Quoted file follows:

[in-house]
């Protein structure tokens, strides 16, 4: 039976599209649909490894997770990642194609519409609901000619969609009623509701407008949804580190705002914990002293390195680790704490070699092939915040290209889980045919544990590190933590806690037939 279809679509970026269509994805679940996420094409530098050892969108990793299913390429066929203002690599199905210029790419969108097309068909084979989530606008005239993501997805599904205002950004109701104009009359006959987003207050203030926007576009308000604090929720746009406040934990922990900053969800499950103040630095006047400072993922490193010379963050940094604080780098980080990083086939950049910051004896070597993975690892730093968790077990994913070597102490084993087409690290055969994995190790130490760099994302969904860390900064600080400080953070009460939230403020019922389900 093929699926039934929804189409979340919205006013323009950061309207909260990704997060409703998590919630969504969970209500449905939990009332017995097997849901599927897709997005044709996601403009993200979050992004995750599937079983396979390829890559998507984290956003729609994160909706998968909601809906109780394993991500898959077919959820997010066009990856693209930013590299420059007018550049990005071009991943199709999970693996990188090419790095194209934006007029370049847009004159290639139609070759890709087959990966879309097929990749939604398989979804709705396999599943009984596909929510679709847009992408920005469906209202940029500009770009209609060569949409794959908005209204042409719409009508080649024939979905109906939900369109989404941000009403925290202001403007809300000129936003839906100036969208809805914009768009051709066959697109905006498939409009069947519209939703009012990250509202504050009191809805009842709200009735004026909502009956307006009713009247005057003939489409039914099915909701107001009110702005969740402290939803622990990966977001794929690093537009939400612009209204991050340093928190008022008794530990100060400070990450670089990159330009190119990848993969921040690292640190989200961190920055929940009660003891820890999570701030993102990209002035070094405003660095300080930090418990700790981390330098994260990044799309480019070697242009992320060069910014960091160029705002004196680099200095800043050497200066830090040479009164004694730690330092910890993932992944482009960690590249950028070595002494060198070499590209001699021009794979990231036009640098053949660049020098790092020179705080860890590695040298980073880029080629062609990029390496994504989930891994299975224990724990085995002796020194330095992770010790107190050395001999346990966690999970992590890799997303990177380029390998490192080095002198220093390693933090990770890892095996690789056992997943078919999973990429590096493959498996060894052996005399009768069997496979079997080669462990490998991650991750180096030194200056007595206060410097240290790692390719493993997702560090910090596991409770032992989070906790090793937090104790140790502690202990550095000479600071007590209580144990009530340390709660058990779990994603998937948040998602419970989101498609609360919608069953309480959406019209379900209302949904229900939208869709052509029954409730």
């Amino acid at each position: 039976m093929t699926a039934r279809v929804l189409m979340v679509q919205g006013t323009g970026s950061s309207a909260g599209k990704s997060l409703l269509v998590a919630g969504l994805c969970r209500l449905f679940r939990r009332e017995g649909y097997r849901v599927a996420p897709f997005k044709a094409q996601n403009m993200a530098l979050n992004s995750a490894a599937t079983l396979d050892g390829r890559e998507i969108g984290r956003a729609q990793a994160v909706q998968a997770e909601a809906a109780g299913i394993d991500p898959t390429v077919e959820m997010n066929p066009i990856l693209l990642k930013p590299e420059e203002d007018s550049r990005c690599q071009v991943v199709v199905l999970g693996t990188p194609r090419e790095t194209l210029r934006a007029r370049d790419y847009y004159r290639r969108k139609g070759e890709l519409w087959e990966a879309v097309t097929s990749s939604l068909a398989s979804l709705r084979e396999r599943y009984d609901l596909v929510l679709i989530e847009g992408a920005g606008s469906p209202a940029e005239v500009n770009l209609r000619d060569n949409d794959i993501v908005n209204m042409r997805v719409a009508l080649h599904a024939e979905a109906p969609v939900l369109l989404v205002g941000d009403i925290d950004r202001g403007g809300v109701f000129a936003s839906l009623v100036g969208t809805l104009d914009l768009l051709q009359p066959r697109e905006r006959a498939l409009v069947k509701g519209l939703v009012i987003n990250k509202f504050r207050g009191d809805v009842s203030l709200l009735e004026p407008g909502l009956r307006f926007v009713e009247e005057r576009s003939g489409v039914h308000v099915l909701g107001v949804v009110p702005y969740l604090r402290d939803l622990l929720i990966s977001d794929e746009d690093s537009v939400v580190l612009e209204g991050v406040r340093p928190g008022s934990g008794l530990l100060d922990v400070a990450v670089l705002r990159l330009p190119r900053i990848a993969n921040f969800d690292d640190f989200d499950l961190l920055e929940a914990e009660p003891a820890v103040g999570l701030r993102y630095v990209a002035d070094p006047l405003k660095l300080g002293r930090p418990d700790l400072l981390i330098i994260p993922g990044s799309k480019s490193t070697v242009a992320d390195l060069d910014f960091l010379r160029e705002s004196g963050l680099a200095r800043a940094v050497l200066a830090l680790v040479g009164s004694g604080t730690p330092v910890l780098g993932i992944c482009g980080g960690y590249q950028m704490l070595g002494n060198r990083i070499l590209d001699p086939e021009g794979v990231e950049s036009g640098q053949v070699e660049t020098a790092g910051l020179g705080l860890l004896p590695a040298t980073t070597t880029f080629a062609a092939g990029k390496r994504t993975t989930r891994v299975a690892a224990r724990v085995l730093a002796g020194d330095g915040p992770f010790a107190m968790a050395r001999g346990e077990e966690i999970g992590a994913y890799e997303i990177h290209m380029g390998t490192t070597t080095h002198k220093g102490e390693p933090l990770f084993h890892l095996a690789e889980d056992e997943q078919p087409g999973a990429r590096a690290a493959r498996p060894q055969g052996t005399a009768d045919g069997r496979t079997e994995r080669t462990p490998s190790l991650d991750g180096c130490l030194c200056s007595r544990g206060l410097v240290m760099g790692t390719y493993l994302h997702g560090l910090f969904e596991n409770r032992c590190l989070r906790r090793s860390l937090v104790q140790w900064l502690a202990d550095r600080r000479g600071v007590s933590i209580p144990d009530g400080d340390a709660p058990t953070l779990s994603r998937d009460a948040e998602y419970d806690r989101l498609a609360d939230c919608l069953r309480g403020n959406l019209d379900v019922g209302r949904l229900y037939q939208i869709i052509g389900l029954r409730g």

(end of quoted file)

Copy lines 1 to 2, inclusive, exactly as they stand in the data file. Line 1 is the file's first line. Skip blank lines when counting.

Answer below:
[in-house]
């Protein structure tokens, strides 16, 4: 039976599209649909490894997770990642194609519409609901000619969609009623509701407008949804580190705002914990002293390195680790704490070699092939915040290209889980045919544990590190933590806690037939 279809679509970026269509994805679940996420094409530098050892969108990793299913390429066929203002690599199905210029790419969108097309068909084979989530606008005239993501997805599904205002950004109701104009009359006959987003207050203030926007576009308000604090929720746009406040934990922990900053969800499950103040630095006047400072993922490193010379963050940094604080780098980080990083086939950049910051004896070597993975690892730093968790077990994913070597102490084993087409690290055969994995190790130490760099994302969904860390900064600080400080953070009460939230403020019922389900 093929699926039934929804189409979340919205006013323009950061309207909260990704997060409703998590919630969504969970209500449905939990009332017995097997849901599927897709997005044709996601403009993200979050992004995750599937079983396979390829890559998507984290956003729609994160909706998968909601809906109780394993991500898959077919959820997010066009990856693209930013590299420059007018550049990005071009991943199709999970693996990188090419790095194209934006007029370049847009004159290639139609070759890709087959990966879309097929990749939604398989979804709705396999599943009984596909929510679709847009992408920005469906209202940029500009770009209609060569949409794959908005209204042409719409009508080649024939979905109906939900369109989404941000009403925290202001403007809300000129936003839906100036969208809805914009768009051709066959697109905006498939409009069947519209939703009012990250509202504050009191809805009842709200009735004026909502009956307006009713009247005057003939489409039914099915909701107001009110702005969740402290939803622990990966977001794929690093537009939400612009209204991050340093928190008022008794530990100060400070990450670089990159330009190119990848993969921040690292640190989200961190920055929940009660003891820890999570701030993102990209002035070094405003660095300080930090418990700790981390330098994260990044799309480019070697242009992320060069910014960091160029705002004196680099200095800043050497200066830090040479009164004694730690330092910890993932992944482009960690590249950028070595002494060198070499590209001699021009794979990231036009640098053949660049020098790092020179705080860890590695040298980073880029080629062609990029390496994504989930891994299975224990724990085995002796020194330095992770010790107190050395001999346990966690999970992590890799997303990177380029390998490192080095002198220093390693933090990770890892095996690789056992997943078919999973990429590096493959498996060894052996005399009768069997496979079997080669462990490998991650991750180096030194200056007595206060410097240290790692390719493993997702560090910090596991409770032992989070906790090793937090104790140790502690202990550095000479600071007590209580144990009530340390709660058990779990994603998937948040998602419970989101498609609360919608069953309480959406019209379900209302949904229900939208869709052509029954409730």